Country University
Colombia Universidad de los Andes
Costa Rica INCAE
Chile Pontificia Universidad Católica de Chile (PUC)
Brazil Fundação Getulio Vargas
México Instituto Tecnológico Autónomo de México (ITAM)
Venezuela Instituto de Estudios Superiores de Administracion
Argentina IAE

 
Latin-America’s largest populations are mainly concentrated in Brazil, Mexico, Colombia and Argentina, representing 70% of the region, with 396.5 million inhabitants. Despite the world economic crisis over the last year, the region has experienced an important growth of 4% GDP on average, with Peru, Panama and Argentina growing at 9.9%, 9.2% and 6.8% respectively.

Spanish is the second most spoken language in the world as mother tongue, after Chinese, by 329 million people in 44 countries and these figures will likely increase as there are already around 14 million students around the world learning Spanish as a second language by 2008**. This number will also rapidly increase since, in 2010, Brazil – one of the most populated and market oriented countries in the region – made Spanish a compulsory language to learn in classrooms from the age of 7. It is expected that in just a few short years an additional 41 million Brazilians under 17 will be able to read and speak Spanish. In the United States, Spanish is the primary language spoken at home by over 34 million people aged 5 or older, representing over 12% of the population.  In states such as New Mexico, California and Texas more than 30% of the population speaks Spanish***. Read more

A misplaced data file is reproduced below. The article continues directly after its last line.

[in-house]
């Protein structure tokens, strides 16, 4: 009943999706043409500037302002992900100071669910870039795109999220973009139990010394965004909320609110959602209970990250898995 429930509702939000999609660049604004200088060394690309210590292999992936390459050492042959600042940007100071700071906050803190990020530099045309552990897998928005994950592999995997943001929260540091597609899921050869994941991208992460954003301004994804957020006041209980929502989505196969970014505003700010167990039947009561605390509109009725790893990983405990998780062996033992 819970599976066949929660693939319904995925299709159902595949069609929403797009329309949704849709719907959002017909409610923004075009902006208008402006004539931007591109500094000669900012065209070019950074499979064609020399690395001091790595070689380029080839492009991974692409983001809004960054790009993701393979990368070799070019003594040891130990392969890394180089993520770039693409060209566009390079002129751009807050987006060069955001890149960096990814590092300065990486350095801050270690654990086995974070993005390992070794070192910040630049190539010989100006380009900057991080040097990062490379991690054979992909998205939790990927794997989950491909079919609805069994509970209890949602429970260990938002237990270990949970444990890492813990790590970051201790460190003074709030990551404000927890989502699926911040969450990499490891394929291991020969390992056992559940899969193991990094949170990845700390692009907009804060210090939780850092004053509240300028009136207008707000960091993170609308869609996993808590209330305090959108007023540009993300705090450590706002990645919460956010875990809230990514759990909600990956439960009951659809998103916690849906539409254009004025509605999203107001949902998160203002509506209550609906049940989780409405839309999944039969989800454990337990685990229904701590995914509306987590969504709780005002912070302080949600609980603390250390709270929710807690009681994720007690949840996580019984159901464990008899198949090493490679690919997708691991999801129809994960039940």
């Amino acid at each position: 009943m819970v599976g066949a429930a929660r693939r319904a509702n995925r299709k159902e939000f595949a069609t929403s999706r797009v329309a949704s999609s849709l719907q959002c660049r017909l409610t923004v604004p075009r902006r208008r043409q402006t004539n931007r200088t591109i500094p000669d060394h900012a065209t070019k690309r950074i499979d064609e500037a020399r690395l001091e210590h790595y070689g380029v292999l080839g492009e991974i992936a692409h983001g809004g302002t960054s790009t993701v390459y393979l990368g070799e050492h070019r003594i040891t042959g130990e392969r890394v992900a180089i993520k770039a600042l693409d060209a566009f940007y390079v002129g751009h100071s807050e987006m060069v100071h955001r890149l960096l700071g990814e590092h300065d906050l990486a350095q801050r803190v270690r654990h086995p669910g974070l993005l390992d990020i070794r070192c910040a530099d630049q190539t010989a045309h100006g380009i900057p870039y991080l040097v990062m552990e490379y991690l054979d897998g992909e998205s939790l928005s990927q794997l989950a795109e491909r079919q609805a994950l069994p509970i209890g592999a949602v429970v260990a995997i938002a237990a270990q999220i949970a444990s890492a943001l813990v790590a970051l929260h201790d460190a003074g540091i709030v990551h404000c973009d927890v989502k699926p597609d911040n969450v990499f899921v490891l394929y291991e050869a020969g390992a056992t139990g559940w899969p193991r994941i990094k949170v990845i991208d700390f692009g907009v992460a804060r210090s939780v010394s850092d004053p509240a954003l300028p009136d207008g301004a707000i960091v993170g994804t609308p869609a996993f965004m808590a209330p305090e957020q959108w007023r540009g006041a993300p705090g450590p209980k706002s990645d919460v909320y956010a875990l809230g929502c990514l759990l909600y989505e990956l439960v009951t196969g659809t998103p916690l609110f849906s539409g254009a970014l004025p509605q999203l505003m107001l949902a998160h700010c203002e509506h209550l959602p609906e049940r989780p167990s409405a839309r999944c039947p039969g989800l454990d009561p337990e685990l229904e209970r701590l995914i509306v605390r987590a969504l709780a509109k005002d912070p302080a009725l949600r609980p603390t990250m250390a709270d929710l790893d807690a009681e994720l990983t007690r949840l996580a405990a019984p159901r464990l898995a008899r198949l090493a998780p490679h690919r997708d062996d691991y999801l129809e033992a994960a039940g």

Simplicity is a valuable asset

by Ben Sowter

 

Rankings of anything seem very good at attracting attention, and the simpler they are the more easily and effectively they draw attention. If anyone has ever told a clever joke and then been called upon to explain it you will understand what I am referring to, by the time your audience has understood the joke it has ceased to fulfil its primary purpose – to make people laugh.

There is a great deal of chatter online at the moment – speculation about what newly released rankings might look like, what will be included and what won’t the new THE/Thomson exercise and the CHERPA project through the European Commission are generating particular speculation. The premise on which both of these projects are being discussed is that existing rankings do not fairly measure every aspect of university quality, nor do they recognise the differing nature and structure of different institutions.

Any ranking operated on a global level will be constrained by the quality and quantity of data available and the opinion of its designers and contributors. The worrying trend at the moment is that two underlying assumptions seem to be beginning to resonate throughout this discussion:

  1. There is a “perfect solution” – or at least one that will meet with dramatically higher acceptance than those already put forward, and;
  2. The stakeholders in rankings are like lemmings and will automatically accept the conclusions of one, or the average of all rankings they consider respectable